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Immediately adjacent to Glasgow, Calton was a relatively large community with an estimated population of 6,695 in 1791. It was predominantly working-class, but there were also wealthy residents such as the textile magnate David Dale (1739-1806) whose home in Charlotte Street overlooked Glasgow Green. Concerns about policing and environmental problems prompted calls for more effective local government and in 1817 Calton was turned into a self-governing burgh of barony with its own provost and council. Calton soon acquired a reputation for the efficiency of its administration, and when the burgh was annexed to Glasgow in 1846, many of its practices were adopted by the city.
The city’s east end has been a hotspot for bric-a-brac hunters since the late 18th Century. With the industrial expansion of Glasgow, and mass immigration from the Scottish Highlands, Ireland and elsewhere in Victorian times, the area became overcrowded. The swelling population of the lower working class needed somewhere to trade and make a living in the city. The Bridgegate or Briggait was synonymous with the rag and second-hand clothes trade at that time. The Glaswegian word barras (pronounced ba-ras) describes the handcarts which the traders used to hawk (sell) their wares.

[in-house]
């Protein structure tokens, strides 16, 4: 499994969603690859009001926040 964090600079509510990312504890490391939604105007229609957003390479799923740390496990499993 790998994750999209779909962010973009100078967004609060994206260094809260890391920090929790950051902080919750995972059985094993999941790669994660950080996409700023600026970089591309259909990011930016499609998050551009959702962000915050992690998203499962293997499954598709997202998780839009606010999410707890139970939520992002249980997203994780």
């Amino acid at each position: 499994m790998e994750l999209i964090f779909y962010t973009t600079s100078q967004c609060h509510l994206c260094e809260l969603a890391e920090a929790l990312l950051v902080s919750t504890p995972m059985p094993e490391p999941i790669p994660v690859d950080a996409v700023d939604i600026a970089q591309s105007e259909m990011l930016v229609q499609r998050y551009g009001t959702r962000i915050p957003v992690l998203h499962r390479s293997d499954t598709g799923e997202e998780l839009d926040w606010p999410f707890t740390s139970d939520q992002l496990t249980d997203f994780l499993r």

When they were not selling from the barrow, the hawkers would travel to the middle-class parts of town to source bundles of clothes and other goods. Once home they would wash and mend anything saleable. This system of bartering and street hawking served many social purposes: it gave the poor and unemployed a degree of respectability, preferable to begging or stealing, and it also served to clothe the majority of the poor. Nothing was wasted.
It was from this background that Maggie McIver (later known as “The Barras Queen”) was introduced to a way of life which was to become her destiny and affect the lives of thousands of people for generations to come.